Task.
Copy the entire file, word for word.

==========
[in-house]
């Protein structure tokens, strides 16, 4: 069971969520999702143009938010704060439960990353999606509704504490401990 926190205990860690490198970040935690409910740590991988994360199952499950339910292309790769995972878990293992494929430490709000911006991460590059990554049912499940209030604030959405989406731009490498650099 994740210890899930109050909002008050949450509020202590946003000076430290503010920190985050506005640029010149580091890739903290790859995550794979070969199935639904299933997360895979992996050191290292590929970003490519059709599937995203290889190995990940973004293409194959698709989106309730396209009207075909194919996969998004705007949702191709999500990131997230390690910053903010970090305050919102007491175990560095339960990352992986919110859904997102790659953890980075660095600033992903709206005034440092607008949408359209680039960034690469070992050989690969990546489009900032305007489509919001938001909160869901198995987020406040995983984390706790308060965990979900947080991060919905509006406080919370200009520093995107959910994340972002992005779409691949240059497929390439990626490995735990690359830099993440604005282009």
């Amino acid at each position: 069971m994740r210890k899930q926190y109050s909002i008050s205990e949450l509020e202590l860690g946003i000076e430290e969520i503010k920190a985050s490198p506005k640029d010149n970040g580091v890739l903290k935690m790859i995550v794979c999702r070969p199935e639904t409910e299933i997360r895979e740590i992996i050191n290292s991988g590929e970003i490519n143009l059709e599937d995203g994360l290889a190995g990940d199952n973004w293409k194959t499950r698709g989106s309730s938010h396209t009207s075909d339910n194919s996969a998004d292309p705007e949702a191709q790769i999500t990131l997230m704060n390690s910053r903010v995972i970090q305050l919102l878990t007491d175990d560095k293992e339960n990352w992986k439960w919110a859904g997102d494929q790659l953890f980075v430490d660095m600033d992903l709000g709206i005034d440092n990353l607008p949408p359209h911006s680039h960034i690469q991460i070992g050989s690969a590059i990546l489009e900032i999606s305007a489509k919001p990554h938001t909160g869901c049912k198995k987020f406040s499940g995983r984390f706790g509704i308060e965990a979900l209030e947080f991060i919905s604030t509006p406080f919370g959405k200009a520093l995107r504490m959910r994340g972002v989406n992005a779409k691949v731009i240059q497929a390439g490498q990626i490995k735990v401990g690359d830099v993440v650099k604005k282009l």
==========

[in-house]
């Protein structure tokens, strides 16, 4: 069971969520999702143009938010704060439960990353999606509704504490401990 926190205990860690490198970040935690409910740590991988994360199952499950339910292309790769995972878990293992494929430490709000911006991460590059990554049912499940209030604030959405989406731009490498650099 994740210890899930109050909002008050949450509020202590946003000076430290503010920190985050506005640029010149580091890739903290790859995550794979070969199935639904299933997360895979992996050191290292590929970003490519059709599937995203290889190995990940973004293409194959698709989106309730396209009207075909194919996969998004705007949702191709999500990131997230390690910053903010970090305050919102007491175990560095339960990352992986919110859904997102790659953890980075660095600033992903709206005034440092607008949408359209680039960034690469070992050989690969990546489009900032305007489509919001938001909160869901198995987020406040995983984390706790308060965990979900947080991060919905509006406080919370200009520093995107959910994340972002992005779409691949240059497929390439990626490995735990690359830099993440604005282009």
């Amino acid at each position: 069971m994740r210890k899930q926190y109050s909002i008050s205990e949450l509020e202590l860690g946003i000076e430290e969520i503010k920190a985050s490198p506005k640029d010149n970040g580091v890739l903290k935690m790859i995550v794979c999702r070969p199935e639904t409910e299933i997360r895979e740590i992996i050191n290292s991988g590929e970003i490519n143009l059709e599937d995203g994360l290889a190995g990940d199952n973004w293409k194959t499950r698709g989106s309730s938010h396209t009207s075909d339910n194919s996969a998004d292309p705007e949702a191709q790769i999500t990131l997230m704060n390690s910053r903010v995972i970090q305050l919102l878990t007491d175990d560095k293992e339960n990352w992986k439960w919110a859904g997102d494929q790659l953890f980075v430490d660095m600033d992903l709000g709206i005034d440092n990353l607008p949408p359209h911006s680039h960034i690469q991460i070992g050989s690969a590059i990546l489009e900032i999606s305007a489509k919001p990554h938001t909160g869901c049912k198995k987020f406040s499940g995983r984390f706790g509704i308060e965990a979900l209030e947080f991060i919905s604030t509006p406080f919370g959405k200009a520093l995107r504490m959910r994340g972002v989406n992005a779409k691949v731009i240059q497929a390439g490498q990626i490995k735990v401990g690359d830099v993440v650099k604005k282009l």